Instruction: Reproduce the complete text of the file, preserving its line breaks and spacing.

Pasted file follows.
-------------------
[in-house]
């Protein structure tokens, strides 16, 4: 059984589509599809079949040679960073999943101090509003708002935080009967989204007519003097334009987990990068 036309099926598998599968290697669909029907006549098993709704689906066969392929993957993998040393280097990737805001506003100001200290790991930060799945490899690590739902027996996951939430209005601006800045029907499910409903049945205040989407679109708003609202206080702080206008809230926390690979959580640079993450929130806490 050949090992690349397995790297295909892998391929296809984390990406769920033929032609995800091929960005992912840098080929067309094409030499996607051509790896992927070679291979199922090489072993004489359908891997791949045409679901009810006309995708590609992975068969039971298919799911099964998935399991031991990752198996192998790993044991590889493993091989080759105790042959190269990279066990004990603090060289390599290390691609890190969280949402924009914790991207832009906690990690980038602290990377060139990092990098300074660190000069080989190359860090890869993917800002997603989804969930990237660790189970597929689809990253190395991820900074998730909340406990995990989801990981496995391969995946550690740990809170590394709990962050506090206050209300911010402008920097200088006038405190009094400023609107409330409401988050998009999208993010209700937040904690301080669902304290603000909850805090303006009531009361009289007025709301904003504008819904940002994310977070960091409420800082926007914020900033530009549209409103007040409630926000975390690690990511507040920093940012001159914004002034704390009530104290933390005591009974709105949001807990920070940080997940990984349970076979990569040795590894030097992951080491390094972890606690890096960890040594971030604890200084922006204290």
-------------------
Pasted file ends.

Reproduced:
[in-house]
């Protein structure tokens, strides 16, 4: 059984589509599809079949040679960073999943101090509003708002935080009967989204007519003097334009987990990068 036309099926598998599968290697669909029907006549098993709704689906066969392929993957993998040393280097990737805001506003100001200290790991930060799945490899690590739902027996996951939430209005601006800045029907499910409903049945205040989407679109708003609202206080702080206008809230926390690979959580640079993450929130806490 050949090992690349397995790297295909892998391929296809984390990406769920033929032609995800091929960005992912840098080929067309094409030499996607051509790896992927070679291979199922090489072993004489359908891997791949045409679901009810006309995708590609992975068969039971298919799911099964998935399991031991990752198996192998790993044991590889493993091989080759105790042959190269990279066990004990603090060289390599290390691609890190969280949402924009914790991207832009906690990690980038602290990377060139990092990098300074660190000069080989190359860090890869993917800002997603989804969930990237660790189970597929689809990253190395991820900074998730909340406990995990989801990981496995391969995946550690740990809170590394709990962050506090206050209300911010402008920097200088006038405190009094400023609107409330409401988050998009999208993010209700937040904690301080669902304290603000909850805090303006009531009361009289007025709301904003504008819904940002994310977070960091409420800082926007914020900033530009549209409103007040409630926000975390690690990511507040920093940012001159914004002034704390009530104290933390005591009974709105949001807990920070940080997940990984349970076979990569040795590894030097992951080491390094972890606690890096960890040594971030604890200084922006204290």